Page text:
3) I began losing vision of my future. This is probably the big one. When your dream begins slipping away, it's very easy to grow disillusioned. You lose alot of motivation. Honestly, I don't have a solution to this, except to just keep grinding, and perhaps to keep your vision vague? I know some people recommend setting specific targets to hit, so you can find the most efficient strategy to hit those targets (e.g. to lose X kilograms per week, I need to reduce my daily energy intake by Y calories). But you can't do that with something as unpredictable as trading. Just take one trade at a time and execute. 

So what to do?

I made a list of what I think are positive and negative sources of edge here. This wasn't a random exercise. I wanted to see what I could implement (or get rid off) to get my trading back on track.  

Going into 2018, I'm sticking to a single strategy for now (low volatility breakout). I don't have full confidence in some of the other systems I developed. My #1 goal is to finish 2018 with a positive number. The size of that number doesn't matter, as long as it's positive.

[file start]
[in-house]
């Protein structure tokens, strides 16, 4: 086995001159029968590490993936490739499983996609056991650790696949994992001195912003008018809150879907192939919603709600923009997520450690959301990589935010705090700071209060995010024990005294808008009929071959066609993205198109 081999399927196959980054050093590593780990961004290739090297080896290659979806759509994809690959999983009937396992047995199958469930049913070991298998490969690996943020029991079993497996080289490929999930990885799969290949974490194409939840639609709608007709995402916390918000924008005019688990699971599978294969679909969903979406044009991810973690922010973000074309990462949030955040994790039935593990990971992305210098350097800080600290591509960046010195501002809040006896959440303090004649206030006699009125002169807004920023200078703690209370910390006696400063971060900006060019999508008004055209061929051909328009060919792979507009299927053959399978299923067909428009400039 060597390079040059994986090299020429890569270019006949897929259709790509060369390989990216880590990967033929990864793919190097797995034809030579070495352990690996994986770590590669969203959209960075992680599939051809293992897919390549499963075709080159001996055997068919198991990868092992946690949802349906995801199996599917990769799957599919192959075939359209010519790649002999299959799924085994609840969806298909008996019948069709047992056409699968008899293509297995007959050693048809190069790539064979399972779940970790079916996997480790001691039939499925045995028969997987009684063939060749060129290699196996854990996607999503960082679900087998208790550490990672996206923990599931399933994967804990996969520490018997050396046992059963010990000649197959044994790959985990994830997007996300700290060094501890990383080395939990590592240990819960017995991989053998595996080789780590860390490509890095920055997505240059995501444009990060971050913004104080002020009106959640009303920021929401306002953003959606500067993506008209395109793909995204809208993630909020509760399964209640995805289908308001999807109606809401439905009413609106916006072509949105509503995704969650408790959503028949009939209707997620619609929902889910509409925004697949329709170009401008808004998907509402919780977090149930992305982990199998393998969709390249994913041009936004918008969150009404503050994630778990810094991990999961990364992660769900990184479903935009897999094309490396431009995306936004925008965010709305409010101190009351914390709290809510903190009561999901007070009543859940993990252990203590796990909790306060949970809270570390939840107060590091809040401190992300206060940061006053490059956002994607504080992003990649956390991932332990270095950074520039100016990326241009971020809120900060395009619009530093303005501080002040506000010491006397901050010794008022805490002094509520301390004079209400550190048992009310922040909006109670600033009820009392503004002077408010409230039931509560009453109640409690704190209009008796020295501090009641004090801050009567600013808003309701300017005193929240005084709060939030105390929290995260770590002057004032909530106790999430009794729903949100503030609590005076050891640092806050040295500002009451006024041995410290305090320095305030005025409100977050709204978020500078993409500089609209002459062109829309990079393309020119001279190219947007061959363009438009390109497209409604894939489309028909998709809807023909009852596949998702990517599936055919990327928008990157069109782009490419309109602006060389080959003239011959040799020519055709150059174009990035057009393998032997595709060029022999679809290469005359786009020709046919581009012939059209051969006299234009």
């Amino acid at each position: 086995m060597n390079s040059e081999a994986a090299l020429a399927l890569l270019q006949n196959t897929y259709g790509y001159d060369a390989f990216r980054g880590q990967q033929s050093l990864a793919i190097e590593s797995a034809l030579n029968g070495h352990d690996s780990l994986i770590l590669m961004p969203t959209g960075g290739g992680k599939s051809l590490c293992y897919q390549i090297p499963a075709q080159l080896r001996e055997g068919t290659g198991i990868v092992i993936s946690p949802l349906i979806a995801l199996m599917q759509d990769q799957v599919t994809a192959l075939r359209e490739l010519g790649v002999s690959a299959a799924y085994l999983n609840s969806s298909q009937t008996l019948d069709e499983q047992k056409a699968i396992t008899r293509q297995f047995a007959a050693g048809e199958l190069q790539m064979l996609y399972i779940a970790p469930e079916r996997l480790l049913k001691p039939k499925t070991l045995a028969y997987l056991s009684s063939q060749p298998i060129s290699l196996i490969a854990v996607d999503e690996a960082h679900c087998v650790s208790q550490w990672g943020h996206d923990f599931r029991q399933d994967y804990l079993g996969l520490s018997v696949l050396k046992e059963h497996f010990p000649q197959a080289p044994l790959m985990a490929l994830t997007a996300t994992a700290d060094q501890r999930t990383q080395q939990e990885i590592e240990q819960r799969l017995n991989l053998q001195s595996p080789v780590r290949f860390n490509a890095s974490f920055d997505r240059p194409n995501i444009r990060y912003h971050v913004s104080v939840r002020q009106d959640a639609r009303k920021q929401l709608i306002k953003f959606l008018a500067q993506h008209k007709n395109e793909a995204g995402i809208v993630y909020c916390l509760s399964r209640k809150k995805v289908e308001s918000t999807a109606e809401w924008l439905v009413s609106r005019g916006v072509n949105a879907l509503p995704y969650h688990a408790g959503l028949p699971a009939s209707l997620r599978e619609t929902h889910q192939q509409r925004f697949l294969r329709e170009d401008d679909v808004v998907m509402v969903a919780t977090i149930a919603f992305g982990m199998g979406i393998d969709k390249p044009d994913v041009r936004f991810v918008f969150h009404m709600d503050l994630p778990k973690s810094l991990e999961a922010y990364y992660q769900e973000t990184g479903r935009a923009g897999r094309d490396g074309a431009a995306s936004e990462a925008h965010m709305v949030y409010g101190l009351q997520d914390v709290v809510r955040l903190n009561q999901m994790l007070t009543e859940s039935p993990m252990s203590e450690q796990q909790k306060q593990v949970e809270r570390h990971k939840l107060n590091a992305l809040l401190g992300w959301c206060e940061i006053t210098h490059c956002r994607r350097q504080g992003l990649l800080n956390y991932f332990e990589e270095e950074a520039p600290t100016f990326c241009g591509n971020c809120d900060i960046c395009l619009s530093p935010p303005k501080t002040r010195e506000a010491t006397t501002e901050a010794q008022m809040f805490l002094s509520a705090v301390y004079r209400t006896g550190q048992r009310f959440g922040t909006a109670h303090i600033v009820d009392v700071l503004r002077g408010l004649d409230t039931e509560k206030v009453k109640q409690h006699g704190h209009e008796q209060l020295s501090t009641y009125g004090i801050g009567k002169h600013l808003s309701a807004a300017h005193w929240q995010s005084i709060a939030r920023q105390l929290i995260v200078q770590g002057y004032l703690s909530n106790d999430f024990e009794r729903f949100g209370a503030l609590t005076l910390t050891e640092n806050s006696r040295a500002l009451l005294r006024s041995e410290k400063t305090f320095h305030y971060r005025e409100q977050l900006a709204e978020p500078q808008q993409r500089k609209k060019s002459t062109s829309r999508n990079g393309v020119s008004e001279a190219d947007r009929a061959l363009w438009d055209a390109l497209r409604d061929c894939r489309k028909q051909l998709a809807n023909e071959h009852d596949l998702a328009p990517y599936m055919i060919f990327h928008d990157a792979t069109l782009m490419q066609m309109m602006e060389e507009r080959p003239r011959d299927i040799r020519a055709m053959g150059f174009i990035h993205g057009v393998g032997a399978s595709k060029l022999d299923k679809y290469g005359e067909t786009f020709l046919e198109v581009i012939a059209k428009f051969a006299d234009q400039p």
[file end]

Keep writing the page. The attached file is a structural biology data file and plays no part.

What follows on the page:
Thursday, December 28, 2017

Sources of positive and negative edges

Just a rough summary that I scribbled in my notebook.

SOURCES OF POSITIVE EDGE (apply as much as possible)

+ trade against retail sentiment
+ trade with positive carry/swap
+ historically positive technical strategies
+ trade in favour of hawkish vs dovish currencies
+ trade higher timeframes
+ possess more trading capital
+ mental resilience
+ anti-martingale position sizing (reduce positions as you lose, increase as you win)
+ longevity (the longer you survive, the more you learn)
+ meditation & exercise
+ emotional detachment from outcomes
+ have other income sources
+ ignore other traders' opinions (trade your edge only)
+ check markets routinely and on time (don't enter late)
+ constant learning & journaling
+ networking

SOURCES OF NEGATIVE EDGE (avoid as much as possible)

- fees and commission
- negative carry/swap
- price gaps and extreme spread (avoid news & trading over weekends)
- no trading plan and strategy
- not following trading plan and strategy
- martingale position sizing (avoid increasing positions after losing)
- emotional investment in trades ("I must win", "I'll look bad if I lose" etc)
- performance anxiety / trigger-shy
- excess leisure (erodes discipline and drive)